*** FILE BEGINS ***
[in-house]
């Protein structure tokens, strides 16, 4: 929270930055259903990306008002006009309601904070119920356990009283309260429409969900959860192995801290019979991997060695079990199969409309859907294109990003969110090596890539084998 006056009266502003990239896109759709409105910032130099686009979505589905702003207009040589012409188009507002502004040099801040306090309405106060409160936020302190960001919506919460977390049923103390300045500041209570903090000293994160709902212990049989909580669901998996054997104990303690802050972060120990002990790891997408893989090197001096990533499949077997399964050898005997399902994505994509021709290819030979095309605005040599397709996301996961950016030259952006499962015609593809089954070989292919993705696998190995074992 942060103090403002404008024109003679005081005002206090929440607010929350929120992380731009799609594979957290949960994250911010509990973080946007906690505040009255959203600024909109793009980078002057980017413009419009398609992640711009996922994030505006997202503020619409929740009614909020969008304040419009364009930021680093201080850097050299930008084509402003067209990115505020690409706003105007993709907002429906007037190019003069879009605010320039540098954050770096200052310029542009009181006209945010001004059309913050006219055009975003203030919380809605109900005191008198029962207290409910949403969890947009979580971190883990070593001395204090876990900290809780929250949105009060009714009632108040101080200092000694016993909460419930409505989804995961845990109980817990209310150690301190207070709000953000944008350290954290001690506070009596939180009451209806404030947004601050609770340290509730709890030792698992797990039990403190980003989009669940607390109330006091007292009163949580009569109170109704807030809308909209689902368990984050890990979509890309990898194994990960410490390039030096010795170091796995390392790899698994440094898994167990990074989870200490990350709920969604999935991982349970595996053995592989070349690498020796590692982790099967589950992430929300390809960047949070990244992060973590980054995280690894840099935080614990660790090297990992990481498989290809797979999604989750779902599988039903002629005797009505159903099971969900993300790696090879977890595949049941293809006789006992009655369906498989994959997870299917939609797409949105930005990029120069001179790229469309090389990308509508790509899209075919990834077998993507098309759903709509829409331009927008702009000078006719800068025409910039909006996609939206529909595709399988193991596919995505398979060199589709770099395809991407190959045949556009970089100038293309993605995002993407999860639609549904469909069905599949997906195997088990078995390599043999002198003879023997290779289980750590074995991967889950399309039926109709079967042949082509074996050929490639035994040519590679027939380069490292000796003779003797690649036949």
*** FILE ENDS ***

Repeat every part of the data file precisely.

[in-house]
């Protein structure tokens, strides 16, 4: 929270930055259903990306008002006009309601904070119920356990009283309260429409969900959860192995801290019979991997060695079990199969409309859907294109990003969110090596890539084998 006056009266502003990239896109759709409105910032130099686009979505589905702003207009040589012409188009507002502004040099801040306090309405106060409160936020302190960001919506919460977390049923103390300045500041209570903090000293994160709902212990049989909580669901998996054997104990303690802050972060120990002990790891997408893989090197001096990533499949077997399964050898005997399902994505994509021709290819030979095309605005040599397709996301996961950016030259952006499962015609593809089954070989292919993705696998190995074992 942060103090403002404008024109003679005081005002206090929440607010929350929120992380731009799609594979957290949960994250911010509990973080946007906690505040009255959203600024909109793009980078002057980017413009419009398609992640711009996922994030505006997202503020619409929740009614909020969008304040419009364009930021680093201080850097050299930008084509402003067209990115505020690409706003105007993709907002429906007037190019003069879009605010320039540098954050770096200052310029542009009181006209945010001004059309913050006219055009975003203030919380809605109900005191008198029962207290409910949403969890947009979580971190883990070593001395204090876990900290809780929250949105009060009714009632108040101080200092000694016993909460419930409505989804995961845990109980817990209310150690301190207070709000953000944008350290954290001690506070009596939180009451209806404030947004601050609770340290509730709890030792698992797990039990403190980003989009669940607390109330006091007292009163949580009569109170109704807030809308909209689902368990984050890990979509890309990898194994990960410490390039030096010795170091796995390392790899698994440094898994167990990074989870200490990350709920969604999935991982349970595996053995592989070349690498020796590692982790099967589950992430929300390809960047949070990244992060973590980054995280690894840099935080614990660790090297990992990481498989290809797979999604989750779902599988039903002629005797009505159903099971969900993300790696090879977890595949049941293809006789006992009655369906498989994959997870299917939609797409949105930005990029120069001179790229469309090389990308509508790509899209075919990834077998993507098309759903709509829409331009927008702009000078006719800068025409910039909006996609939206529909595709399988193991596919995505398979060199589709770099395809991407190959045949556009970089100038293309993605995002993407999860639609549904469909069905599949997906195997088990078995390599043999002198003879023997290779289980750590074995991967889950399309039926109709079967042949082509074996050929490639035994040519590679027939380069490292000796003779003797690649036949």